Means to Optimize the Nutritional Properties of Starch in Potato Products - Impact on glycaemia, satiety and resistant starch content
Summary, in English
The purpose of the present thesis was to characterize the nutritional properties of starch in potato products and to evaluate raw material and optimize processing conditions to improve these properties with particular focus on postprandial glycaemia, satiety and RS content.
Potatoes and potato products were characterized by high GI values (GI = 77-169). No differences were found in predicted GI irrespectively of potato variety, tuber weight or storage time after lifting among varieties with normal amylose contents. Neither were differences found between winter- and new potato varieties. The GI of french fries was 41 % lower compared with boiled potatoes added with the same type and amount of fat. A possible cause may be the particular processing conditions used for manufacturing and/or reheating of the french fries, rather than the fat content per se.
RS content was comparatively high in boiled potatoes (4.5 %, starch basis) and could be increased further in potato tubers by cold storage (7 %) and/or temperature treatment (10 %). Cold storage of boiled potatoes resulted in lower glycaemic and insulinaemic responses (- 25 %). Addition of an oil/vinegar mixture to the cold potatoes reduced GI to 96 (-43 %). Based on current potato consumption; exchanging freshly boiled potatoes for such a pickled potato product would lower dietary GI by approximately 30 %.
Tubers from potato genotypes with increased amylose contents (up to 78 % amylose) contained less starch and had higher content of low molecular weight carbohydrates than tubers with low or normal amylose contents. The over-all predicted GIs for the high-amylose tubers (81 and 83) where somewhat lower than for tubers from their mother lines (118 and 95). The lowest values obtained after processing of common potato varieties were 96 as obtained for boiled, cold stored and pickled potatoes and 77 for french fries. Thus, from a nutritional point of view, there is a potential for genetic modification of potatoes. At present, transgenic potatoes are not approved for human consumption.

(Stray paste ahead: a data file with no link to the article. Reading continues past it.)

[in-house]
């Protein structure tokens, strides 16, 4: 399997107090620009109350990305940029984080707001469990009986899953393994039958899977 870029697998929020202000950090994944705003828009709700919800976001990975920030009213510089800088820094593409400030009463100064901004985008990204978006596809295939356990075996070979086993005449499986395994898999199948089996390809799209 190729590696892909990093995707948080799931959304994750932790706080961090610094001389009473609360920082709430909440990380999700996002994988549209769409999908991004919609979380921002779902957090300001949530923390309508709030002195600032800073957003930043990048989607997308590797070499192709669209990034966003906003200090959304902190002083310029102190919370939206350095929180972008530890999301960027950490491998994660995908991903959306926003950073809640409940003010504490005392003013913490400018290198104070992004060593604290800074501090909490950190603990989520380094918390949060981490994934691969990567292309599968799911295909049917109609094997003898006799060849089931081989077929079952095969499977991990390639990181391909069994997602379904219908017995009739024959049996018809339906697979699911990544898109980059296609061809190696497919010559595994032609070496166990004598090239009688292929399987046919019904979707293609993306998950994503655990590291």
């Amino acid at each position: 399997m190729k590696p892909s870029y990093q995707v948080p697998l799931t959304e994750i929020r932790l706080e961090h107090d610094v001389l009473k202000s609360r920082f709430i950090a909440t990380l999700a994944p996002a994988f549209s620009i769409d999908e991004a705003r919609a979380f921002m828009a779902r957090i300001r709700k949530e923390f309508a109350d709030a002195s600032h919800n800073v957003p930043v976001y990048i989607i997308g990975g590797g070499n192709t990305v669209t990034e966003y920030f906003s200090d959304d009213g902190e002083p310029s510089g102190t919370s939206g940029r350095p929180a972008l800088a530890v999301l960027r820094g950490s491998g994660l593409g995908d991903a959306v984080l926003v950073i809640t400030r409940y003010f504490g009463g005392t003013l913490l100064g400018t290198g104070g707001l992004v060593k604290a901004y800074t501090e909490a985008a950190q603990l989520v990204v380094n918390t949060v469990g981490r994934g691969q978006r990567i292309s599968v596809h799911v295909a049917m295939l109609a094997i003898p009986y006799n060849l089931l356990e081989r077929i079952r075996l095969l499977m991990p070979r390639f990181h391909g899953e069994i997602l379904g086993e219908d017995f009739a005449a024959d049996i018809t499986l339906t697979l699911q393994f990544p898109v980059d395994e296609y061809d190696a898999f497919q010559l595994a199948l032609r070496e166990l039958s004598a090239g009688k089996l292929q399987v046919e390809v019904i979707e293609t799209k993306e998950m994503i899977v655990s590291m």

Isolated high-amylose starches were characterized by elevated RS contents, (18-34 % RS, total starch basis) compared with starches with normal or low amylose contents (<1 % RS). The results within the thesis altogether suggest retrograded and/or ungelatinized amylose as the main constituent of the RS fraction in time/temperature treated tubers or starches. However, retrograded amylopectin, as obtained after cold storage, or cold storage and subsequent reheating to 30 °C appeared to decrease the rate of starch hydrolysis thus reducing predicted GIs in both tubers and isolated starches with normal or low amylose contents.
Satiating properties of potatoes and potato products were evaluated in meal studies in healthy subjects. Boiled potatoes were considerably more satiating than french fries on an energy equivalent basis, whereas no differences were observed between boiled or mashed potatoes neither in glycaemia nor satiety. The early high postprandial glycaemia for boiled and mashed potatoes coincided with increased satiety; a feature that may have effects on meal termination. In the long-term, highly satiating foods may have positive implications on weight regulation. Compliance to an energy restricted diet is most likely facilitated by the inclusion of highly satiating foods, such as boiled potatoes.
Division of Applied Nutrition and Food Chemistry, Lund University
- Nutrition and Dietetics
- glycaemic index
- resistant starch
- Solanum tuberosum
- ISBN: 91-628-6844-6
13 September 2006
Lecture hall D, Center for Chemistry and Chemical Engineering, Getingevägen 60, Lund Institute of Technology